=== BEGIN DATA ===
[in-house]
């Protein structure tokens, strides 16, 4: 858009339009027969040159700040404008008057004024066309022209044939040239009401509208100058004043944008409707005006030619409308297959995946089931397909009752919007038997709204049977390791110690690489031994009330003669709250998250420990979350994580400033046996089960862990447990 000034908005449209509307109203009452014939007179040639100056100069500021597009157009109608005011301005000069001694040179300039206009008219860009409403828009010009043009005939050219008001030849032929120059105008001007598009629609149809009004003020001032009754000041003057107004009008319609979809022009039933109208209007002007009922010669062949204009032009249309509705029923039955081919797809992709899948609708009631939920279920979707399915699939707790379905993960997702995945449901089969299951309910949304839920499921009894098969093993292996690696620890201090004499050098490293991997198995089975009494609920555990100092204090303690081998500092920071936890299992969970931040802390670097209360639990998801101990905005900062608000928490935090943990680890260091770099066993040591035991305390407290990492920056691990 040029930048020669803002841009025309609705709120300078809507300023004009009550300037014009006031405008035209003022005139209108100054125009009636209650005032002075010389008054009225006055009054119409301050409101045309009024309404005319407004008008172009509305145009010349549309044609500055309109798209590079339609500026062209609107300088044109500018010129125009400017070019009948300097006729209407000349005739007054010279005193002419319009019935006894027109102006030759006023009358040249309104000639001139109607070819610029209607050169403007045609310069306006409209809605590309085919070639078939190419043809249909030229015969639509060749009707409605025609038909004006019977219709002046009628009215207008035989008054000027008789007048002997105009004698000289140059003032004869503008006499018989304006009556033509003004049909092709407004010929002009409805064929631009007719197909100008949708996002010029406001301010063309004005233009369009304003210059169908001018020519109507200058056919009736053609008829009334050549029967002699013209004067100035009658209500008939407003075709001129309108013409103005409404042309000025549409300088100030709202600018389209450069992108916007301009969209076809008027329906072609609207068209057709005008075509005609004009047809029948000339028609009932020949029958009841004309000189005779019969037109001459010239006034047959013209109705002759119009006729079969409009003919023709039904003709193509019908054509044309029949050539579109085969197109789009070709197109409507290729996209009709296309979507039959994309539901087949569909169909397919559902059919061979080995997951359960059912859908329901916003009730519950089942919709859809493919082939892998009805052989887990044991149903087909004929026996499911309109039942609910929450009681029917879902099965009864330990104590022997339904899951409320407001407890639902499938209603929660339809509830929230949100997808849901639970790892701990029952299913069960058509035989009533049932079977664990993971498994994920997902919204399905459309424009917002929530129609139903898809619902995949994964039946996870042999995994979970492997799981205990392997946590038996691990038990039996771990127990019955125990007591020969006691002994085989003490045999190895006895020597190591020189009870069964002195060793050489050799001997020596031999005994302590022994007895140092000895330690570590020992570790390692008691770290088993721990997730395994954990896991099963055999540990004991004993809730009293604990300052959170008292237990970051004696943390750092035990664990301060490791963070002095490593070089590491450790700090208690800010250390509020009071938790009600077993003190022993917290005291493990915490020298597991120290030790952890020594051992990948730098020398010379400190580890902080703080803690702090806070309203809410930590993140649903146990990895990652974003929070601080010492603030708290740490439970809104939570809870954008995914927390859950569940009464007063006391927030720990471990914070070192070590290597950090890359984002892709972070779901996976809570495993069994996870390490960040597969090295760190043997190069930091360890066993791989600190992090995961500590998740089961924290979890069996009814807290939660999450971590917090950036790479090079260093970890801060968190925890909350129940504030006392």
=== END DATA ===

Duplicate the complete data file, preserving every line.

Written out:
[in-house]
């Protein structure tokens, strides 16, 4: 858009339009027969040159700040404008008057004024066309022209044939040239009401509208100058004043944008409707005006030619409308297959995946089931397909009752919007038997709204049977390791110690690489031994009330003669709250998250420990979350994580400033046996089960862990447990 000034908005449209509307109203009452014939007179040639100056100069500021597009157009109608005011301005000069001694040179300039206009008219860009409403828009010009043009005939050219008001030849032929120059105008001007598009629609149809009004003020001032009754000041003057107004009008319609979809022009039933109208209007002007009922010669062949204009032009249309509705029923039955081919797809992709899948609708009631939920279920979707399915699939707790379905993960997702995945449901089969299951309910949304839920499921009894098969093993292996690696620890201090004499050098490293991997198995089975009494609920555990100092204090303690081998500092920071936890299992969970931040802390670097209360639990998801101990905005900062608000928490935090943990680890260091770099066993040591035991305390407290990492920056691990 040029930048020669803002841009025309609705709120300078809507300023004009009550300037014009006031405008035209003022005139209108100054125009009636209650005032002075010389008054009225006055009054119409301050409101045309009024309404005319407004008008172009509305145009010349549309044609500055309109798209590079339609500026062209609107300088044109500018010129125009400017070019009948300097006729209407000349005739007054010279005193002419319009019935006894027109102006030759006023009358040249309104000639001139109607070819610029209607050169403007045609310069306006409209809605590309085919070639078939190419043809249909030229015969639509060749009707409605025609038909004006019977219709002046009628009215207008035989008054000027008789007048002997105009004698000289140059003032004869503008006499018989304006009556033509003004049909092709407004010929002009409805064929631009007719197909100008949708996002010029406001301010063309004005233009369009304003210059169908001018020519109507200058056919009736053609008829009334050549029967002699013209004067100035009658209500008939407003075709001129309108013409103005409404042309000025549409300088100030709202600018389209450069992108916007301009969209076809008027329906072609609207068209057709005008075509005609004009047809029948000339028609009932020949029958009841004309000189005779019969037109001459010239006034047959013209109705002759119009006729079969409009003919023709039904003709193509019908054509044309029949050539579109085969197109789009070709197109409507290729996209009709296309979507039959994309539901087949569909169909397919559902059919061979080995997951359960059912859908329901916003009730519950089942919709859809493919082939892998009805052989887990044991149903087909004929026996499911309109039942609910929450009681029917879902099965009864330990104590022997339904899951409320407001407890639902499938209603929660339809509830929230949100997808849901639970790892701990029952299913069960058509035989009533049932079977664990993971498994994920997902919204399905459309424009917002929530129609139903898809619902995949994964039946996870042999995994979970492997799981205990392997946590038996691990038990039996771990127990019955125990007591020969006691002994085989003490045999190895006895020597190591020189009870069964002195060793050489050799001997020596031999005994302590022994007895140092000895330690570590020992570790390692008691770290088993721990997730395994954990896991099963055999540990004991004993809730009293604990300052959170008292237990970051004696943390750092035990664990301060490791963070002095490593070089590491450790700090208690800010250390509020009071938790009600077993003190022993917290005291493990915490020298597991120290030790952890020594051992990948730098020398010379400190580890902080703080803690702090806070309203809410930590993140649903146990990895990652974003929070601080010492603030708290740490439970809104939570809870954008995914927390859950569940009464007063006391927030720990471990914070070192070590290597950090890359984002892709972070779901996976809570495993069994996870390490960040597969090295760190043997190069930091360890066993791989600190992090995961500590998740089961924290979890069996009814807290939660999450971590917090950036790479090079260093970890801060968190925890909350129940504030006392």